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12 Thursday, April 16, 2009


Monks use cream to raise funds By Stephanie Reitz The Associated Press

WORCESTER, Mass. (AP) — A few years ago, members of the Teresian Carmelites monastery had nearly run out of ways to raise money for their charitable work. Hopes of getting permission from Trappist monks in Belgium to produce the Trappists’ beer in central Massachusetts were on hold. Another idea to erect windmills to generate and sell power had stalled. Donations were the only income that kept the operation running on bare bones, but they weren’t enough to fund the members’ mission of helping poor people in the region. Their future was so bleak that last summer, the Worcester Diocese withdrew official Roman Catholic recognition of the community, saying it was too small to sustain itself and showed little potential to grow. For a group whose members pray up to six hours daily, the worries prompted a lot of extra supplication. That’s when one of what Brother Dennis Wyrzykowski calls a “God-incidence” connected them with a local scientist, whose work included patented research into a compound in the human heart that has been found to also fight wrinkles. With the scientist’s blessing, the religious community recently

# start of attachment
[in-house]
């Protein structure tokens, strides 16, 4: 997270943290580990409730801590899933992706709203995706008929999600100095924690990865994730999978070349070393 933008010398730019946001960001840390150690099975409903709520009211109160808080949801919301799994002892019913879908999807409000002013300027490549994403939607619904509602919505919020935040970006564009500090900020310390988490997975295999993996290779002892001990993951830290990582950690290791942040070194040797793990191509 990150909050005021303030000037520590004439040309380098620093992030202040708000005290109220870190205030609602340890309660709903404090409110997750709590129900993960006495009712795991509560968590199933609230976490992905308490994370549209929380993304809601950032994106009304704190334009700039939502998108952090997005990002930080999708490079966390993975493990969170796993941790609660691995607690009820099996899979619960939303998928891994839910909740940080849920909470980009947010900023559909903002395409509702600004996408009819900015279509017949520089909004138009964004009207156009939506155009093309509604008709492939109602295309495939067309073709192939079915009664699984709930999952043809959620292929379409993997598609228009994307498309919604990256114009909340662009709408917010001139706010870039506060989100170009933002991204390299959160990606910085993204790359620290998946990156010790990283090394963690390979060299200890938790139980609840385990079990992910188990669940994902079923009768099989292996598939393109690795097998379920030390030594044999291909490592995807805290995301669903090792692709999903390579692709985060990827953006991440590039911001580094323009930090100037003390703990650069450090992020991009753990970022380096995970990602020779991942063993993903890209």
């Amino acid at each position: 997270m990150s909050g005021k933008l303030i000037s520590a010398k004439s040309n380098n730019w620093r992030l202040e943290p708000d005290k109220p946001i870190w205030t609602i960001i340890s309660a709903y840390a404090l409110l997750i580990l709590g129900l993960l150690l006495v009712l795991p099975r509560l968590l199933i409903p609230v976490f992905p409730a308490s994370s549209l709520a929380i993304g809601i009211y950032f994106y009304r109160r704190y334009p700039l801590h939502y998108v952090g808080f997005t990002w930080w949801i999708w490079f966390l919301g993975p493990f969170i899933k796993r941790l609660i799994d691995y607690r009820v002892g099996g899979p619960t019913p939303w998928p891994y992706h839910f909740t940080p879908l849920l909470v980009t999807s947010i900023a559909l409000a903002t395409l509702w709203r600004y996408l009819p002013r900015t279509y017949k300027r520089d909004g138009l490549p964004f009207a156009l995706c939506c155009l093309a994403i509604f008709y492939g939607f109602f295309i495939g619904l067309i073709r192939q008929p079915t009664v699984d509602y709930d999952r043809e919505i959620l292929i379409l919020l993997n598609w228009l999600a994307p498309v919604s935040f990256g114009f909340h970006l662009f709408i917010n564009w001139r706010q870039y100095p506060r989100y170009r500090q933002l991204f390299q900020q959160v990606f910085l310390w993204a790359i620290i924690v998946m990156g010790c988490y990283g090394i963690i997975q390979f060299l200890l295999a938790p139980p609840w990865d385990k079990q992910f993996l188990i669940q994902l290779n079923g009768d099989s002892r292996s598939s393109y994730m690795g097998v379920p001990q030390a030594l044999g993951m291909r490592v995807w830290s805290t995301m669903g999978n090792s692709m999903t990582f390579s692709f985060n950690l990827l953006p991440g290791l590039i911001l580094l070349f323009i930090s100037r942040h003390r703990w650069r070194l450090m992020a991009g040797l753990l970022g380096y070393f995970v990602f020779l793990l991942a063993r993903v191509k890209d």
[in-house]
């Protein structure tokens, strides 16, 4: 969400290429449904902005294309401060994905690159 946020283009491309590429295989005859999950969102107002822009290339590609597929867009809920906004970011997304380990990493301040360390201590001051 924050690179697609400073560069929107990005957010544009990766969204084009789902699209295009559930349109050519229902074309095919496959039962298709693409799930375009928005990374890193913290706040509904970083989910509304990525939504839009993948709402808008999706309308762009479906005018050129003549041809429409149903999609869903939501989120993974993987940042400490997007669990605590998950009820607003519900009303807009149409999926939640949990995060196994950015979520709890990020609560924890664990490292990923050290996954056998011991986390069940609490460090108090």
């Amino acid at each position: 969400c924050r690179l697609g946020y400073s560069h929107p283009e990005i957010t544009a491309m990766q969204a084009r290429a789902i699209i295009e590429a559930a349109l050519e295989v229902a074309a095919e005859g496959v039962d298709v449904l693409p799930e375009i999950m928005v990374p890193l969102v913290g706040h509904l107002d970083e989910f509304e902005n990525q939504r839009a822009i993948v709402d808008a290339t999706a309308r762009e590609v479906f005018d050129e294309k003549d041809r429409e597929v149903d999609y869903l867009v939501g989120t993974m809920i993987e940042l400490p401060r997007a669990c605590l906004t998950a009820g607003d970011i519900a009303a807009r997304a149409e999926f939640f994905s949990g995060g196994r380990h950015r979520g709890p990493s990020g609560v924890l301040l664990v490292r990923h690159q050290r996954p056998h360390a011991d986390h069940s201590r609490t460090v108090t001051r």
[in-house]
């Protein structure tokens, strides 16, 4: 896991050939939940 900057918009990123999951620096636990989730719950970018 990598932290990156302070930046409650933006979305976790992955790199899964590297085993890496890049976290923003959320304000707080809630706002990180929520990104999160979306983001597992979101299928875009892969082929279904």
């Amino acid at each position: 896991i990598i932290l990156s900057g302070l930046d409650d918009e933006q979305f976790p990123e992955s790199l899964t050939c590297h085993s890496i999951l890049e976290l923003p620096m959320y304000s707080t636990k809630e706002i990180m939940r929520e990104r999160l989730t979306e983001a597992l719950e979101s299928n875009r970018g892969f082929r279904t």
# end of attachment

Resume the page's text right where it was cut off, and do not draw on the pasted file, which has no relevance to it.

MONK CREAM: After several failed attempts to create new fundraising opportunities, members of the Teresian Carmelies monestary are selling a newly created wrinkle cream.

started selling a high-end skin cream online based on the compound. Its three consecrated members and approximately 30 lay members hope it’s the answer to their prayers — not just to keep the community afloat financially, but to prove its viability to the diocese and fund programs for homeless and disadvantaged people throughout the region.

Texas elementary school cited for noise violation SAN ANTONIO (AP) — A fedup Texas homeowner has gotten a noise citation issued against his neighbor — an elementary school. Police in suburban Universal City say they had to issue the citation after Butch Armstrong complained about the noise coming from Olympia Elementary School during the school’s Family Fitness Day on March 20. Principal Terri LeBleu says the school had already built a fence,

removed loudspeakers and installed noise-reducing backing on basketball goals in response to Armstrong’s previous complaints. According to a police report, Armstrong told an officer that “police, fire, ambulances and the (Air Force) training jets are not unreasonable, but the noise coming from the elementary school was.” A court date for the citation has been set for May 12.

“My first thought was, ‘What are people going to think about nuns and monks making cream for your face?’” said Sister Nancy Connors. “But it’s a good product, I use it every day and I believe it will help people.” The $65-per-tube face cream, called Easeamine, is a far cry from the more traditional offerings that some monasteries sell, such as homemade jam and cheeses.